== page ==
- Volume 2 Issue 1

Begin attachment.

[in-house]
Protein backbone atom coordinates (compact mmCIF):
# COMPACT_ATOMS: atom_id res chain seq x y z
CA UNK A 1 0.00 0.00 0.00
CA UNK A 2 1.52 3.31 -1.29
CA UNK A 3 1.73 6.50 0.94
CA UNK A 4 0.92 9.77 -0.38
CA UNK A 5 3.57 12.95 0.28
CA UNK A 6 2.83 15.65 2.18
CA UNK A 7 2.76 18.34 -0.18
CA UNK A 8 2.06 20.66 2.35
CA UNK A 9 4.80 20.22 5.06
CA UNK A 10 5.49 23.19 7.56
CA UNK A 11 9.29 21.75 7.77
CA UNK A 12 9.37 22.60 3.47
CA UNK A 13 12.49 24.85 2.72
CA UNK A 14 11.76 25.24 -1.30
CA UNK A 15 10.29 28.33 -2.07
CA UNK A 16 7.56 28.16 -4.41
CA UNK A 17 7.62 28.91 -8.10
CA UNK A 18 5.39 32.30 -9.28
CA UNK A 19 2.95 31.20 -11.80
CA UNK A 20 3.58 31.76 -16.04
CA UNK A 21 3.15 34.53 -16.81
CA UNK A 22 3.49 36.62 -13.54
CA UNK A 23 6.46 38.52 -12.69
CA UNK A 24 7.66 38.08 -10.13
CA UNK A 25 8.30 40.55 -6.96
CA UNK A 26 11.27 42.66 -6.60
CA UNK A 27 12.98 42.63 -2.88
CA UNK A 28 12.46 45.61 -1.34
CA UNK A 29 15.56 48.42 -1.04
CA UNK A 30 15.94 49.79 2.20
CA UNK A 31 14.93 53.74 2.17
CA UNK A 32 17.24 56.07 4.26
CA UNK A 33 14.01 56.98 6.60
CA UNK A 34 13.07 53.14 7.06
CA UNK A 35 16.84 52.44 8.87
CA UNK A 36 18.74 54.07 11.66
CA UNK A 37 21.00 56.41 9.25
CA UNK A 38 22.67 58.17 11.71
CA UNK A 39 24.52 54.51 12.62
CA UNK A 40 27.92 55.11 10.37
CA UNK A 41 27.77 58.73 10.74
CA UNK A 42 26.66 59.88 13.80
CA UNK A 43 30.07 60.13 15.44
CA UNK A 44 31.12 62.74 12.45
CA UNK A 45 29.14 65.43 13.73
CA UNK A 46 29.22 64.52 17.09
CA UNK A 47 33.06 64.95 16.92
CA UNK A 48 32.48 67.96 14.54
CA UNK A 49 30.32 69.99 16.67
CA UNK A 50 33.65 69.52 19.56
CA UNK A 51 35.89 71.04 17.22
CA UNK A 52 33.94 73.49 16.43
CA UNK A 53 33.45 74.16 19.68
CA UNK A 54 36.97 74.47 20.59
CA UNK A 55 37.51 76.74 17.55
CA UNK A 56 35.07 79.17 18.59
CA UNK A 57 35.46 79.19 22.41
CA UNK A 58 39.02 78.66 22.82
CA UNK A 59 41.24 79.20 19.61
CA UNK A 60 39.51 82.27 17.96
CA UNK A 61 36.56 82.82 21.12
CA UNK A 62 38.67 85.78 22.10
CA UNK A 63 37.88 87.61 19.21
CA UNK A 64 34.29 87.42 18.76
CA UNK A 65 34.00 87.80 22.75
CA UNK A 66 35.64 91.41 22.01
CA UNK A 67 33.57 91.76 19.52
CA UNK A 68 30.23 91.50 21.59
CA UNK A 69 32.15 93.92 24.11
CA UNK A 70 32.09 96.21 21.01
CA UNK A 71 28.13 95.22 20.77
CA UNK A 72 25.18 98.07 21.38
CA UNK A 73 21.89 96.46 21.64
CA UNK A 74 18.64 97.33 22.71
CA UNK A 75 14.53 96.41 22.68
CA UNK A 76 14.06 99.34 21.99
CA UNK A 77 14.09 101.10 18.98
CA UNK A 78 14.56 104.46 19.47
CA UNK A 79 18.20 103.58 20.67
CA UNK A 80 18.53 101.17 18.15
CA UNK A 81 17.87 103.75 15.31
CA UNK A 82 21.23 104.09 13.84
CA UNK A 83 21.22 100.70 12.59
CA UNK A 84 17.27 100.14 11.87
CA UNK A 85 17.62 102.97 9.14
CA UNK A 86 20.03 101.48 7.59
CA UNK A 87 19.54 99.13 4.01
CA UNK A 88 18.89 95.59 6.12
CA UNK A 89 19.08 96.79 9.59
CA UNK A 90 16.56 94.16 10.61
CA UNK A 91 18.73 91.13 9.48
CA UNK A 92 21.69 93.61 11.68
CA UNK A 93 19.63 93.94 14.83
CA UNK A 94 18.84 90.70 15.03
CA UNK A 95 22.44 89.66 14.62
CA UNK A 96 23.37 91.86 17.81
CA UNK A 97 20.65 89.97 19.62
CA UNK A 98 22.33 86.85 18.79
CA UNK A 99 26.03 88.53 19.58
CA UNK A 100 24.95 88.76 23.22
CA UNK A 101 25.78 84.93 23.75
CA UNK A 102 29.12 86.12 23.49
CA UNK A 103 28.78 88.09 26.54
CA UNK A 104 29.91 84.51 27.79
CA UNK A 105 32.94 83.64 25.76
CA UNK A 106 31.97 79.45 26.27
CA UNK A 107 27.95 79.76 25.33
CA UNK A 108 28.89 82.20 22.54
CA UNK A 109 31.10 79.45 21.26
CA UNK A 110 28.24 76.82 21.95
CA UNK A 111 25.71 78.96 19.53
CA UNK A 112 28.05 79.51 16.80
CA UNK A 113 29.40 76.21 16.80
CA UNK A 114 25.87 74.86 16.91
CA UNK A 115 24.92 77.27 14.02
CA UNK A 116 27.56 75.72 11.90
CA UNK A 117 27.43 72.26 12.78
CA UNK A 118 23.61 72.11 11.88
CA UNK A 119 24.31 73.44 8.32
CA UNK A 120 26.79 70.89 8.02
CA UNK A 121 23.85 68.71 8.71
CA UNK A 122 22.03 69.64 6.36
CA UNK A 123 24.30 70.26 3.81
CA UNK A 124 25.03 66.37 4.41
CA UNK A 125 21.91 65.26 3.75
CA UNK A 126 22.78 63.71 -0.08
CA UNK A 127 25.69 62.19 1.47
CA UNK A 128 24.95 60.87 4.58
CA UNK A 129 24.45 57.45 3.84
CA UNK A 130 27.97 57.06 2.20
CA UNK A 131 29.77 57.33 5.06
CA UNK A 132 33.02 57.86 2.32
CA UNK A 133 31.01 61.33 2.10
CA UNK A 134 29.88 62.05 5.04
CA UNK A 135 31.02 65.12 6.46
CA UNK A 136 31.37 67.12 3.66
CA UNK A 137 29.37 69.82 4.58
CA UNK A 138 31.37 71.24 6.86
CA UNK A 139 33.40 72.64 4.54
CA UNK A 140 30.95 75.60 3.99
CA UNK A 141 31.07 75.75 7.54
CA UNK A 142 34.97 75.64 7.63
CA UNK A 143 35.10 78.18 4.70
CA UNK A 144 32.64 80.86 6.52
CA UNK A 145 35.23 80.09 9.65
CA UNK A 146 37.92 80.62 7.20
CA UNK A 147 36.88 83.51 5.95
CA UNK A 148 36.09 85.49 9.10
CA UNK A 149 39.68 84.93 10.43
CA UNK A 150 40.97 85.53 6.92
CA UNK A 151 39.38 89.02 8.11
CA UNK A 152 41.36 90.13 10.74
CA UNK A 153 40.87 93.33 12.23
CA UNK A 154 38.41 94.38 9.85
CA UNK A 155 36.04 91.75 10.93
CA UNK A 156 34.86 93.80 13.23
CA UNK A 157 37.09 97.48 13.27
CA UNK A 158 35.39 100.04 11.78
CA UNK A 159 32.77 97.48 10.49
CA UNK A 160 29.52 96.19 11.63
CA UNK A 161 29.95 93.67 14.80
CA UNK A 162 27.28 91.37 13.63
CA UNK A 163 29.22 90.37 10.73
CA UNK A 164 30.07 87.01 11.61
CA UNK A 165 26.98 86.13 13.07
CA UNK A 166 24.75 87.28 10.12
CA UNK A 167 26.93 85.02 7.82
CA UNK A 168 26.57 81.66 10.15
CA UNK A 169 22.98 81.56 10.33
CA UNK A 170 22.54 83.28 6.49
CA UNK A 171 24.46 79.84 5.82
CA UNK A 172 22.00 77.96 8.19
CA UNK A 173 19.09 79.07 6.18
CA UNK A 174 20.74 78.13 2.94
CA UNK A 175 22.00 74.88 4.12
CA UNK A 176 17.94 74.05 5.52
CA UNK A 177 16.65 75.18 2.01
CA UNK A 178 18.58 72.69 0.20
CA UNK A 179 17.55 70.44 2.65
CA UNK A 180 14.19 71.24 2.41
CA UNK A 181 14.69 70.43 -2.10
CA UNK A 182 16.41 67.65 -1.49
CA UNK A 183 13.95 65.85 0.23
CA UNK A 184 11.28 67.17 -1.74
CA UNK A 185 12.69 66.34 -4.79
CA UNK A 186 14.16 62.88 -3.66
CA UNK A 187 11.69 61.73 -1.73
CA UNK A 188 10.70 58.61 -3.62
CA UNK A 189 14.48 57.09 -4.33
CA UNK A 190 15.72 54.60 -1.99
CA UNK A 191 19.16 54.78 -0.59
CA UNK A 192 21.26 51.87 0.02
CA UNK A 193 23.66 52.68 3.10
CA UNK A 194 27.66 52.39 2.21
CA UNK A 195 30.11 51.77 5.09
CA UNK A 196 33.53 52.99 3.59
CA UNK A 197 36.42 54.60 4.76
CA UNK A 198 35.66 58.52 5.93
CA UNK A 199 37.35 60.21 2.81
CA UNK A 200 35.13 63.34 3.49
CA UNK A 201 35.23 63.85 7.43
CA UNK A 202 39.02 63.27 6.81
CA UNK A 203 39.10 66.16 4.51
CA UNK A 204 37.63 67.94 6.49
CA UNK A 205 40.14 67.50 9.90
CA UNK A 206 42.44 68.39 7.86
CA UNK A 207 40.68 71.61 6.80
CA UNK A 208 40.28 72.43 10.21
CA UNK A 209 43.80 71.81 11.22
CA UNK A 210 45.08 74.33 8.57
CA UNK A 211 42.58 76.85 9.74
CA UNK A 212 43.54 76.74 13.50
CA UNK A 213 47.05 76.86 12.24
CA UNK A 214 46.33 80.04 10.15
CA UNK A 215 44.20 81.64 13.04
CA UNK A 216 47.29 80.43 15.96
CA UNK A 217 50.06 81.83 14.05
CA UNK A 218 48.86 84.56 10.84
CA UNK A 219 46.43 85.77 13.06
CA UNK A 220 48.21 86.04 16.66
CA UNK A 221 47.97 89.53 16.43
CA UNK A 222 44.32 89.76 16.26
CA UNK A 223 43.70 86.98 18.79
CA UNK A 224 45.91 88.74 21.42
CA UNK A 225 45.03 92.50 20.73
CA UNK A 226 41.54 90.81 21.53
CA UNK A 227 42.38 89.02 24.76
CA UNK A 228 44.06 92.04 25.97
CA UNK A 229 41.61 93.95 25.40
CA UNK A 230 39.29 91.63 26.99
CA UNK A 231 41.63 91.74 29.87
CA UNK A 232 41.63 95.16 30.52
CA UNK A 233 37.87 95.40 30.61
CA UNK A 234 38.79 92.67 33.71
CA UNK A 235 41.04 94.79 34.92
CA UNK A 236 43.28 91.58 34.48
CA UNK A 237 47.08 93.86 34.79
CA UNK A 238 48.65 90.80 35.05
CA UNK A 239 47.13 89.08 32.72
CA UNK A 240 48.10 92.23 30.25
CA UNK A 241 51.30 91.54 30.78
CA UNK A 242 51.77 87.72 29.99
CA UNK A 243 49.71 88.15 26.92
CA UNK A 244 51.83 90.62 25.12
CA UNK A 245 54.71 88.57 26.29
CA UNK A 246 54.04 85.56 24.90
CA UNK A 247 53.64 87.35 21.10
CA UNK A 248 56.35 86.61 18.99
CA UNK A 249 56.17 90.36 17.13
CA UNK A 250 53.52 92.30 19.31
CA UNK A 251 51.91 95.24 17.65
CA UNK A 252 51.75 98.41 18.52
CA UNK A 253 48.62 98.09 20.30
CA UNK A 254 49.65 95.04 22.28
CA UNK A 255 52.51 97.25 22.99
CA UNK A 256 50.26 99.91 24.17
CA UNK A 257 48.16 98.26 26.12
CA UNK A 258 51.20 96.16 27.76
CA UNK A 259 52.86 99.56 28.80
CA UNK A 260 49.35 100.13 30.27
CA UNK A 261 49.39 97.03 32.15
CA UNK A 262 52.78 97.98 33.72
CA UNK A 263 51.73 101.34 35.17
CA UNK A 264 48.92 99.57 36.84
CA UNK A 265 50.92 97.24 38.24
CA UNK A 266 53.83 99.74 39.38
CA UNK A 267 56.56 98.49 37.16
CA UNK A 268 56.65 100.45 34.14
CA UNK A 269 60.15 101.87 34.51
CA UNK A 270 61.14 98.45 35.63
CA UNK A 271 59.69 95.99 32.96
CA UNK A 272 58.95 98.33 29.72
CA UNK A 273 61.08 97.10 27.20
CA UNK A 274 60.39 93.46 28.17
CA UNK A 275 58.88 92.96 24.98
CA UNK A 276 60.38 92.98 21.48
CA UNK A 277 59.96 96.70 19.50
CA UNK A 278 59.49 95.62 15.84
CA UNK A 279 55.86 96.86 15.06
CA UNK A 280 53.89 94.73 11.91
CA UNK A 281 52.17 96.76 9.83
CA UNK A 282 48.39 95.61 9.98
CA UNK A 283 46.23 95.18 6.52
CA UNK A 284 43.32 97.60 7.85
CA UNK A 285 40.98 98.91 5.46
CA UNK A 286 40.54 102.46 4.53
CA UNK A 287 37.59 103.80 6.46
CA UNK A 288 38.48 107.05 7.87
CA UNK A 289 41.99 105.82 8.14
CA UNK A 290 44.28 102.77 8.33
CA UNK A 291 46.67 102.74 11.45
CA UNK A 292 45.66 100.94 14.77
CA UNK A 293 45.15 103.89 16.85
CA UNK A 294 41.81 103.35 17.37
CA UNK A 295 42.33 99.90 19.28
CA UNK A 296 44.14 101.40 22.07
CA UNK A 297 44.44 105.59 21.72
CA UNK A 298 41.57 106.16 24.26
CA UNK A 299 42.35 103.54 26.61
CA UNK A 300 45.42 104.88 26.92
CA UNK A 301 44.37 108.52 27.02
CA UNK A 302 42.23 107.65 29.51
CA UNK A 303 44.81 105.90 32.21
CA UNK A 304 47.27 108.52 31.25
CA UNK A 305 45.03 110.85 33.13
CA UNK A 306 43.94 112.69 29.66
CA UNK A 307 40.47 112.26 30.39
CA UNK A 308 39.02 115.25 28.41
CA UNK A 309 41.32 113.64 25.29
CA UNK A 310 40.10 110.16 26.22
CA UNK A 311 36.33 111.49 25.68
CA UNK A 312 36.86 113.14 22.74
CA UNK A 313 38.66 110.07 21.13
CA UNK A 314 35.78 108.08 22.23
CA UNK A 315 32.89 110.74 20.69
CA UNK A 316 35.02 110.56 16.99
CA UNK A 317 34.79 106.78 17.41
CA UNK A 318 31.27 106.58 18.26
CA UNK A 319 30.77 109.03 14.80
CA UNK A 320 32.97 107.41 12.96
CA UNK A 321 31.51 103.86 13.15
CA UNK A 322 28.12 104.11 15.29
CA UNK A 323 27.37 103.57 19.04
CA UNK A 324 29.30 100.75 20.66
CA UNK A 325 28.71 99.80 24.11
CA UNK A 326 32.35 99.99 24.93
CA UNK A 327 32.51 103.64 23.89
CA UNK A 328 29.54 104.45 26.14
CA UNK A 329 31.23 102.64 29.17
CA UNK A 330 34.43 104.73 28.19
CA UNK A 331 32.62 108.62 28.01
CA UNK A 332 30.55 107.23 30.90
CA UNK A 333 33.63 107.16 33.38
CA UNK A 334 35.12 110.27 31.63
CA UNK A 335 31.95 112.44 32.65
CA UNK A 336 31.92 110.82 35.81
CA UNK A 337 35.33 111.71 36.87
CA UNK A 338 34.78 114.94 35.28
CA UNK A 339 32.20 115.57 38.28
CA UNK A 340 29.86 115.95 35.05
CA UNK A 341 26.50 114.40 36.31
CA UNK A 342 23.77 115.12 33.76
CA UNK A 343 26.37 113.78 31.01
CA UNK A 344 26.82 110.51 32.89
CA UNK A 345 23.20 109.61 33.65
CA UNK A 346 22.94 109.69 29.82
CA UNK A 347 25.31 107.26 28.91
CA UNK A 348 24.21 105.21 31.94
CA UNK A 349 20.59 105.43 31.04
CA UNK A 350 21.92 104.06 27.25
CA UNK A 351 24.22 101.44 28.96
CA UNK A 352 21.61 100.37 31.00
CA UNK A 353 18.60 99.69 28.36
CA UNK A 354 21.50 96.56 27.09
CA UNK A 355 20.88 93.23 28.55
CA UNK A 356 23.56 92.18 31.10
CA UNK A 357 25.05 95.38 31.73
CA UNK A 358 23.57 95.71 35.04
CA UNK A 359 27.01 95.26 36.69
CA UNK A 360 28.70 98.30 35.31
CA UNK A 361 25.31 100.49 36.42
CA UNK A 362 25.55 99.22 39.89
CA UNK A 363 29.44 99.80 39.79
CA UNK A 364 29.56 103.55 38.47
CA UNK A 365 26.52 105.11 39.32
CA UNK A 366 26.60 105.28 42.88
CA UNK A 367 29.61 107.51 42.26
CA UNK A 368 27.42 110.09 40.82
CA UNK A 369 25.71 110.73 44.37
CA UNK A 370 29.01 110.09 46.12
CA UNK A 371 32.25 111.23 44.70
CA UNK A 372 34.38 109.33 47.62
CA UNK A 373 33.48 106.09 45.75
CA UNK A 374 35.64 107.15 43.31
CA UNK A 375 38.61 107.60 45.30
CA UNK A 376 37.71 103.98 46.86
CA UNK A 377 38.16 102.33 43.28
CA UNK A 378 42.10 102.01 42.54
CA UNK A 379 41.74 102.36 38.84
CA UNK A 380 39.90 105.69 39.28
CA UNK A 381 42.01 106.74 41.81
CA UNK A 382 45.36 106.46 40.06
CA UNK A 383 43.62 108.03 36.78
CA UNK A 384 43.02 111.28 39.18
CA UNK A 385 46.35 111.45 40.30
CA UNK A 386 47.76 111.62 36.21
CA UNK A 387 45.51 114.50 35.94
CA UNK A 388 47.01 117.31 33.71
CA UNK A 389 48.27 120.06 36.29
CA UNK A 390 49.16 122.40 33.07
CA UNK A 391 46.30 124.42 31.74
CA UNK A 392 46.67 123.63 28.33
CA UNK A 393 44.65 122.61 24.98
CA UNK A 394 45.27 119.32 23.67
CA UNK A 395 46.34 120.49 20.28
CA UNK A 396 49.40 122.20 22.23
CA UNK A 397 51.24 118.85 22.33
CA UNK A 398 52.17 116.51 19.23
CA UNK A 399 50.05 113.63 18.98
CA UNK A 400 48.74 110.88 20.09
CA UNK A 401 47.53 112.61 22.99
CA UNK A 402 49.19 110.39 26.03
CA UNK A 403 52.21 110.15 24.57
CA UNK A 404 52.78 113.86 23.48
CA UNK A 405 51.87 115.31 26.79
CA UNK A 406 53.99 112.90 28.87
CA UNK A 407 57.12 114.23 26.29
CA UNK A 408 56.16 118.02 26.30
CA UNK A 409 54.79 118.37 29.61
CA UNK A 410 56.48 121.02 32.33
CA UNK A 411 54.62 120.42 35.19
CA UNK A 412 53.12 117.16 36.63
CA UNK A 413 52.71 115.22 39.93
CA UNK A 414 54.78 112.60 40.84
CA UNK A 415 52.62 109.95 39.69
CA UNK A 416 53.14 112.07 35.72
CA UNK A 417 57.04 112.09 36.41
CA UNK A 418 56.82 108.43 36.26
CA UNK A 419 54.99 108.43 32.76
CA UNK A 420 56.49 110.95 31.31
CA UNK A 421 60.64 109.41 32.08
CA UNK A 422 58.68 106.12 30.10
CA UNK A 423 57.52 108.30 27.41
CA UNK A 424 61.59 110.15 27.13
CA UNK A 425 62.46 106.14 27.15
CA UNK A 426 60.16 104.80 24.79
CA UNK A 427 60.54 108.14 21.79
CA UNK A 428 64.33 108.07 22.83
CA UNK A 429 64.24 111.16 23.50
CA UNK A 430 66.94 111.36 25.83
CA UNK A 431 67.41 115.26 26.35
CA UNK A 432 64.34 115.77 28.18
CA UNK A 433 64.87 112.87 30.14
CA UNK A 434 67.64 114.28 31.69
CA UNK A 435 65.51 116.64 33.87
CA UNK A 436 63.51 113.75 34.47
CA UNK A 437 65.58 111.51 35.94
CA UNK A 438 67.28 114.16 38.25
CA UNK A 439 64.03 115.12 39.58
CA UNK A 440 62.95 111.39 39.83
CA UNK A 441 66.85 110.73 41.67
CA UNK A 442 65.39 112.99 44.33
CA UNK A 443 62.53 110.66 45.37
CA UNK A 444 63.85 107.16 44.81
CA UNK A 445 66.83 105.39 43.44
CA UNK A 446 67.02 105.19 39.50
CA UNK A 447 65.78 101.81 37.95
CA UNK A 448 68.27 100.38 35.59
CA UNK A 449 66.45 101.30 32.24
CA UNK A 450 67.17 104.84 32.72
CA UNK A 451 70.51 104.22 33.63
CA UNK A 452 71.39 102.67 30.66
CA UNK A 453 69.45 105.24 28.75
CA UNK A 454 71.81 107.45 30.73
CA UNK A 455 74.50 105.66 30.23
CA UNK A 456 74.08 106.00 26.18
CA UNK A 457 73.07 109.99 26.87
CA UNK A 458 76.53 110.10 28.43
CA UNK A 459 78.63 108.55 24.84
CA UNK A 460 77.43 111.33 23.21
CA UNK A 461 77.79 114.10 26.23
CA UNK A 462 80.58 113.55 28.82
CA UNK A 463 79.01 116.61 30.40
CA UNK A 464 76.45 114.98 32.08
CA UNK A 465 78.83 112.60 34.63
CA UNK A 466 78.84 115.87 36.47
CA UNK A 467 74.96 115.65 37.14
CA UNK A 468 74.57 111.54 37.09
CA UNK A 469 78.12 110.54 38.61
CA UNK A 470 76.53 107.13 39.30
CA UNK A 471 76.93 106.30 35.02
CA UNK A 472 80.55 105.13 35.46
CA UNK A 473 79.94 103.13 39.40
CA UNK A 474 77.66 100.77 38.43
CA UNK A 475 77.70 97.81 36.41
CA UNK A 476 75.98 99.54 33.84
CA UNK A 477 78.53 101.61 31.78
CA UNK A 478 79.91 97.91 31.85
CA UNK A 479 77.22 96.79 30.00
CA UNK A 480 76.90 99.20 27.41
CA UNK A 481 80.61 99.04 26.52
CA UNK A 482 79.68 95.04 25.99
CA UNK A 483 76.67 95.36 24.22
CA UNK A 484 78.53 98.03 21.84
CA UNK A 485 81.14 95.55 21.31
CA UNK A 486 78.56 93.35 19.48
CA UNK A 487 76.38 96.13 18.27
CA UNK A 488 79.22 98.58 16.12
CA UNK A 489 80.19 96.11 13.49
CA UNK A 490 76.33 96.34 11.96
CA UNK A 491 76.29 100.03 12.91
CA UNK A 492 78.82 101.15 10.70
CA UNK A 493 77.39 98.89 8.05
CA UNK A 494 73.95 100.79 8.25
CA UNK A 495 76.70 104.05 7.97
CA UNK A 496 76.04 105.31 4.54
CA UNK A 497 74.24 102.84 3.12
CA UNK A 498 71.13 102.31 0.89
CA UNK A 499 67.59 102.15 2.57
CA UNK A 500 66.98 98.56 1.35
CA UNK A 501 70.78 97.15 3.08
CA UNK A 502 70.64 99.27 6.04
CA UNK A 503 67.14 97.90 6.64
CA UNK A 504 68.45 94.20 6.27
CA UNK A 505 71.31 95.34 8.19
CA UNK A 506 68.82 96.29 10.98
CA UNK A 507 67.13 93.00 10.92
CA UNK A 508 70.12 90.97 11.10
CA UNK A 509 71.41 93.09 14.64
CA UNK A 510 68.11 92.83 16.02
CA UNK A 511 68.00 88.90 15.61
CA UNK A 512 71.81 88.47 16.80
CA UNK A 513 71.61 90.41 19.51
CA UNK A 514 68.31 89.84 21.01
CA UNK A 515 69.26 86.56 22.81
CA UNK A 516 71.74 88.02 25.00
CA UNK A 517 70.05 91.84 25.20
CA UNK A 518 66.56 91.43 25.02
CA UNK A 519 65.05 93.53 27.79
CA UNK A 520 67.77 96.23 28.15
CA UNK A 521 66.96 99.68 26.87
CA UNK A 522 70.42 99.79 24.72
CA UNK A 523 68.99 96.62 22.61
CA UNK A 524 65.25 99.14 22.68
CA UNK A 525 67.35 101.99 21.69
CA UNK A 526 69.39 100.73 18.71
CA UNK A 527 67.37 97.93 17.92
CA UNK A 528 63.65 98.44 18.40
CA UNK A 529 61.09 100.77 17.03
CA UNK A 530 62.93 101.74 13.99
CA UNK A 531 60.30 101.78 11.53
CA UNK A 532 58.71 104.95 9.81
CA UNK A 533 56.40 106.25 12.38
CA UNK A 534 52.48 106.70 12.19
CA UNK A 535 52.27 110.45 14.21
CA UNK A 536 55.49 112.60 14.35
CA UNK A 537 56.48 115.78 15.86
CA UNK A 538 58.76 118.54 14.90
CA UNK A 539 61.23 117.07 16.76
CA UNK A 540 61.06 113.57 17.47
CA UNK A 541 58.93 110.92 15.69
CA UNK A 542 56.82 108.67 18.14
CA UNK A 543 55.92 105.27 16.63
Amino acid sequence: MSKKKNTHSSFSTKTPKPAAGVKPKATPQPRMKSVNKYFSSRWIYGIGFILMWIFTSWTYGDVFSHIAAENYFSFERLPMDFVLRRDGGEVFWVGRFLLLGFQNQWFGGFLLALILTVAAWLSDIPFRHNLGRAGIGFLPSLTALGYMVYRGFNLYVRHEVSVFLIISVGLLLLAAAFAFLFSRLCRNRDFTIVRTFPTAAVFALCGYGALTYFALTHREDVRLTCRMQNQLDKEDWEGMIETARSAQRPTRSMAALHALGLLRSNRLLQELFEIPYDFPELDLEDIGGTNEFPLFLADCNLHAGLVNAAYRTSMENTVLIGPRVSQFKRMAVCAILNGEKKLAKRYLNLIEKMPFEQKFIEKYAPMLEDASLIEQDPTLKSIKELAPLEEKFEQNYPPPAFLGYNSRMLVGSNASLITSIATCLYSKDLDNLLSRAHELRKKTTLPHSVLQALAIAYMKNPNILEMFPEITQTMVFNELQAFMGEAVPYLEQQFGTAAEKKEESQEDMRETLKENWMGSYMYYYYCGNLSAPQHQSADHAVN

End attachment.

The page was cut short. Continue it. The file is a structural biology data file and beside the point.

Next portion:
During the seventeenth century, Amsterdam experienced unprecedented growth and affluence, and the city developed into the world's staple market playing an indispensable role in Silk Road trade. This era, which coincides with post-reformation Dutch society, also allowed artists to produce art works depicting objects from everyday life, moving away from the earlier religious subject matter. This paper intends to look into seventeenth century Dutch paintings from their social setting, especially focusing on the influence of the Silk Road in the art making process. The paper also looks into the Chinese side of Silk Road interaction and discusses how Chinese porcelain reflects cultural influence from the Dutch. The paper incorporates Silk Road as a methodology to discuss art works departing from earlier practices in art history. This approach allows us to understand art as a product of multi-disciplinary, multi-cultural experience. The methodology invites more discussion on numerous art forms which emerged along the Silk Road trading route to expand and explore the history of East-West cultural exchange.
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